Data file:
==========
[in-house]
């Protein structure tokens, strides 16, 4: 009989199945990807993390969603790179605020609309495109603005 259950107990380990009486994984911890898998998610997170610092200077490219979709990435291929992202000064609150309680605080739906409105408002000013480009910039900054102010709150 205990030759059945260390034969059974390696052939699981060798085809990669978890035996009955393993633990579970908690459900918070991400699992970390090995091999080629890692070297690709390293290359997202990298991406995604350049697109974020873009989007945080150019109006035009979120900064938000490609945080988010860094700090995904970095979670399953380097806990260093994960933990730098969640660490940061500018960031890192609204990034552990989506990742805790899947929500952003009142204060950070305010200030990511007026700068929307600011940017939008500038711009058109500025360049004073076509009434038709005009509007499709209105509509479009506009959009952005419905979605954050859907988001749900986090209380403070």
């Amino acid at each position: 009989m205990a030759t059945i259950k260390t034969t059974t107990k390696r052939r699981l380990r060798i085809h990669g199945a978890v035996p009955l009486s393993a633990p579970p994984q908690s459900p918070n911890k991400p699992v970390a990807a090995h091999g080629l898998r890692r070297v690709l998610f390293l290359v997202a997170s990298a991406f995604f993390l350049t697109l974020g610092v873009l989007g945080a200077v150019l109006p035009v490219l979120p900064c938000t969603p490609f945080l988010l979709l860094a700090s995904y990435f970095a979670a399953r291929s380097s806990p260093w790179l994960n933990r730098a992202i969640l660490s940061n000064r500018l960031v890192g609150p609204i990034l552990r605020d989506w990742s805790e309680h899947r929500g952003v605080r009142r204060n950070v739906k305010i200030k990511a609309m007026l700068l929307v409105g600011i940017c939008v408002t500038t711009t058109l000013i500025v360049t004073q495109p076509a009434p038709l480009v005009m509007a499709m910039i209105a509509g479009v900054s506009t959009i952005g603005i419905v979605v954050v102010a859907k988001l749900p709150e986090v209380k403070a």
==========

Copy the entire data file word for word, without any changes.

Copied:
[in-house]
């Protein structure tokens, strides 16, 4: 009989199945990807993390969603790179605020609309495109603005 259950107990380990009486994984911890898998998610997170610092200077490219979709990435291929992202000064609150309680605080739906409105408002000013480009910039900054102010709150 205990030759059945260390034969059974390696052939699981060798085809990669978890035996009955393993633990579970908690459900918070991400699992970390090995091999080629890692070297690709390293290359997202990298991406995604350049697109974020873009989007945080150019109006035009979120900064938000490609945080988010860094700090995904970095979670399953380097806990260093994960933990730098969640660490940061500018960031890192609204990034552990989506990742805790899947929500952003009142204060950070305010200030990511007026700068929307600011940017939008500038711009058109500025360049004073076509009434038709005009509007499709209105509509479009506009959009952005419905979605954050859907988001749900986090209380403070």
């Amino acid at each position: 009989m205990a030759t059945i259950k260390t034969t059974t107990k390696r052939r699981l380990r060798i085809h990669g199945a978890v035996p009955l009486s393993a633990p579970p994984q908690s459900p918070n911890k991400p699992v970390a990807a090995h091999g080629l898998r890692r070297v690709l998610f390293l290359v997202a997170s990298a991406f995604f993390l350049t697109l974020g610092v873009l989007g945080a200077v150019l109006p035009v490219l979120p900064c938000t969603p490609f945080l988010l979709l860094a700090s995904y990435f970095a979670a399953r291929s380097s806990p260093w790179l994960n933990r730098a992202i969640l660490s940061n000064r500018l960031v890192g609150p609204i990034l552990r605020d989506w990742s805790e309680h899947r929500g952003v605080r009142r204060n950070v739906k305010i200030k990511a609309m007026l700068l929307v409105g600011i940017c939008v408002t500038t711009t058109l000013i500025v360049t004073q495109p076509a009434p038709l480009v005009m509007a499709m910039i209105a509509g479009v900054s506009t959009i952005g603005i419905v979605v954050v102010a859907k988001l749900p709150e986090v209380k403070a």